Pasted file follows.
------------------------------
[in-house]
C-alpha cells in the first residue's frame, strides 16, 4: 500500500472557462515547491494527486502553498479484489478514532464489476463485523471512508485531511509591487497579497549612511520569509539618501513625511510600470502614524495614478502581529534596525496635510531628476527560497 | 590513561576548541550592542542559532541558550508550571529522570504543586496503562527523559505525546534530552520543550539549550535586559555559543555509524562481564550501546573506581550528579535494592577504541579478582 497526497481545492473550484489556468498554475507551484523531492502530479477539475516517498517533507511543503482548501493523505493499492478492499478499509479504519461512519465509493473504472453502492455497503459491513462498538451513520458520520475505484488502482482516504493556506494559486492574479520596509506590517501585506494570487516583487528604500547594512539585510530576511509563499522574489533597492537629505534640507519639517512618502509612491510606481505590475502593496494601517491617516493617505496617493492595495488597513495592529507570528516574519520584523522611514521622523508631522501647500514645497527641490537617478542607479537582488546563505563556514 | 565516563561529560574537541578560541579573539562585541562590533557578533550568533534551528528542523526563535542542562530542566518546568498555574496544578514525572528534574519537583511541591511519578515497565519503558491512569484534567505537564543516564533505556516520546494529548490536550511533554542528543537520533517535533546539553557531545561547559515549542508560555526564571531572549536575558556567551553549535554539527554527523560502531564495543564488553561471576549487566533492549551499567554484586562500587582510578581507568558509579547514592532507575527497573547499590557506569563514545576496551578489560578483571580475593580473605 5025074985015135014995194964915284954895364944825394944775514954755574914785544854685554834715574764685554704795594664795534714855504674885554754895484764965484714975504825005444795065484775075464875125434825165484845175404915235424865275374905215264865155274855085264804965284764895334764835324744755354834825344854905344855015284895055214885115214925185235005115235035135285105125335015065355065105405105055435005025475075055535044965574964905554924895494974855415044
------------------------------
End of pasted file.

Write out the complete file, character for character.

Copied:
[in-house]
C-alpha cells in the first residue's frame, strides 16, 4: 500500500472557462515547491494527486502553498479484489478514532464489476463485523471512508485531511509591487497579497549612511520569509539618501513625511510600470502614524495614478502581529534596525496635510531628476527560497 | 590513561576548541550592542542559532541558550508550571529522570504543586496503562527523559505525546534530552520543550539549550535586559555559543555509524562481564550501546573506581550528579535494592577504541579478582 497526497481545492473550484489556468498554475507551484523531492502530479477539475516517498517533507511543503482548501493523505493499492478492499478499509479504519461512519465509493473504472453502492455497503459491513462498538451513520458520520475505484488502482482516504493556506494559486492574479520596509506590517501585506494570487516583487528604500547594512539585510530576511509563499522574489533597492537629505534640507519639517512618502509612491510606481505590475502593496494601517491617516493617505496617493492595495488597513495592529507570528516574519520584523522611514521622523508631522501647500514645497527641490537617478542607479537582488546563505563556514 | 565516563561529560574537541578560541579573539562585541562590533557578533550568533534551528528542523526563535542542562530542566518546568498555574496544578514525572528534574519537583511541591511519578515497565519503558491512569484534567505537564543516564533505556516520546494529548490536550511533554542528543537520533517535533546539553557531545561547559515549542508560555526564571531572549536575558556567551553549535554539527554527523560502531564495543564488553561471576549487566533492549551499567554484586562500587582510578581507568558509579547514592532507575527497573547499590557506569563514545576496551578489560578483571580475593580473605 5025074985015135014995194964915284954895364944825394944775514954755574914785544854685554834715574764685554704795594664795534714855504674885554754895484764965484714975504825005444795065484775075464875125434825165484845175404915235424865275374905215264865155274855085264804965284764895334764835324744755354834825344854905344855015284895055214885115214925185235005115235035135285105125335015065355065105405105055435005025475075055535044965574964905554924895494974855415044